You might also consider how the subject will look when shooting at low angle (eye-level) photography. The extra breathing room could prove very useful in that scenario.


I understand what you mean about the workshop.
That much floor space would certainly have been used for something.
In a workshop setting the dozer would become “just another part” of the total scene.
In an outdoors scene the dozer could be the “star” of the drama.

A courtyard outside the closed doors of a workshop?

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I agree with @justsendit try a quick mock up of the 6x6 size and see if you can get it to work. If not, then then what you have laid out in the photo above would work just fine, if needed you could add a small work bench or something.

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Composition of the scene should drive the size and shape of the base and not the other way 'round.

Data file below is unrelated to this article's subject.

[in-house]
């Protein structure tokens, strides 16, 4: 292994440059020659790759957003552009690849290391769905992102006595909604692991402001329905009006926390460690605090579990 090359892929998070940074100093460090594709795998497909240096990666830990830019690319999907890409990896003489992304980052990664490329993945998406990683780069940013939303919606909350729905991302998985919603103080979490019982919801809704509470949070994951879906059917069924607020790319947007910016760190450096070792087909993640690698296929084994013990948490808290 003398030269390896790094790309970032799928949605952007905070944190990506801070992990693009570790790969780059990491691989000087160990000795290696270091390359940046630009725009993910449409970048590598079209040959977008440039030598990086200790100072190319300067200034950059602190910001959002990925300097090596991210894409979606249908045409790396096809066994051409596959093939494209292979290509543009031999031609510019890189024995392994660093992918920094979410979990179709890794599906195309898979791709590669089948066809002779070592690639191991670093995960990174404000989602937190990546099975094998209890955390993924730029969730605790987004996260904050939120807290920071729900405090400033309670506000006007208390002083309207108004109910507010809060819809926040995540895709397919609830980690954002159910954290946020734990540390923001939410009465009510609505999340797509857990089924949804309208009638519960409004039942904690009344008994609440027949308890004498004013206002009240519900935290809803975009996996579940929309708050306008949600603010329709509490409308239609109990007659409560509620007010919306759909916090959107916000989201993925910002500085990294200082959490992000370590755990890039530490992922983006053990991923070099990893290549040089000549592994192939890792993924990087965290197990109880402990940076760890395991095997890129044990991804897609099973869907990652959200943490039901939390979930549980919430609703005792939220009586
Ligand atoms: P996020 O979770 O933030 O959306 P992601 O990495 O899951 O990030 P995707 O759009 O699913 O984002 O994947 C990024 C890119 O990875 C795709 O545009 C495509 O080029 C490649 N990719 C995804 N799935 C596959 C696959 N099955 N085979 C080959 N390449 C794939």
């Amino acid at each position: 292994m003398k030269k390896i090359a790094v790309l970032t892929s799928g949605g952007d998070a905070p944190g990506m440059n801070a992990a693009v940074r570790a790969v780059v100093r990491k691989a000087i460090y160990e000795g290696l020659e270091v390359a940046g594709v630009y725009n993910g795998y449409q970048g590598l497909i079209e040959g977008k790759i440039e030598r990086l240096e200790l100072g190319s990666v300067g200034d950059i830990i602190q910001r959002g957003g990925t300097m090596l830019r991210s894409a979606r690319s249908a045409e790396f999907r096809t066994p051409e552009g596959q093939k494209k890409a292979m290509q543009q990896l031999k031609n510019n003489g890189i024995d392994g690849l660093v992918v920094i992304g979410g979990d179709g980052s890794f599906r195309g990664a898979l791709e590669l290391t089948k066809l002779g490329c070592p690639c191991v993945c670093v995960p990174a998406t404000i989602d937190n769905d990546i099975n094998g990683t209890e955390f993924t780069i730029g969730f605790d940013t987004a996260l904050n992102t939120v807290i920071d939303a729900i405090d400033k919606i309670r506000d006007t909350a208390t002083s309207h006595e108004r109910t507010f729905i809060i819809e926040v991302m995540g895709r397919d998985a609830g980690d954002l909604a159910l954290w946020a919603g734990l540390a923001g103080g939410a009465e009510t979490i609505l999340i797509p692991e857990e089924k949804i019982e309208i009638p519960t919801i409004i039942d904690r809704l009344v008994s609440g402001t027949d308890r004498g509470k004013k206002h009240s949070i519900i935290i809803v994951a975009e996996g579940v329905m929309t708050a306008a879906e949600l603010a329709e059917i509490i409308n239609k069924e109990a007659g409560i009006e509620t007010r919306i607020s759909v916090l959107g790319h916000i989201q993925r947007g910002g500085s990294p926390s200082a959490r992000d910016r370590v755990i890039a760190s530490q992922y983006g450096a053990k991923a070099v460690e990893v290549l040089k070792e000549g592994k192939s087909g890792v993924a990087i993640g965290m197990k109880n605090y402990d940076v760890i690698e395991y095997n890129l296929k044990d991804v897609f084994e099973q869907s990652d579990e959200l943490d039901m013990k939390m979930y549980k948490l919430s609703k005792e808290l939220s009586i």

Filling space just to fill it or cutting elements out because the base is too small are both compromises that you should not have to make. Compose the scene, then make a base to fit that composition - exactly the way you imagine it should be. Every element should serve a purpose, and its presence should be planned and intended.

Sketch it out, mock it up, revise until it’s right, then figure out where the edges should be and the shape that best holds it all together. Then, and only then, make the base.


The simple solution is to build your own plexiglass covers to fit the base that you end up with. That way there are no compromises on what you want to display

Exactly what SdAufKla said. :triangular_ruler: :memo:

I wouldn’t call that a “simple solution.” That’s a whole lot of work. IMHO :hammer_and_wrench:

I know someone that gets fencing wire and makes a rectangular frame for around the base, then adds wire loops to the ends and middle. Then he lays cling wrap over that. It looks kind of like the old covered wagons in the westerns. It is more a dust preventative than a display case, but whipped up in no time. He can make them to whatever size he wants.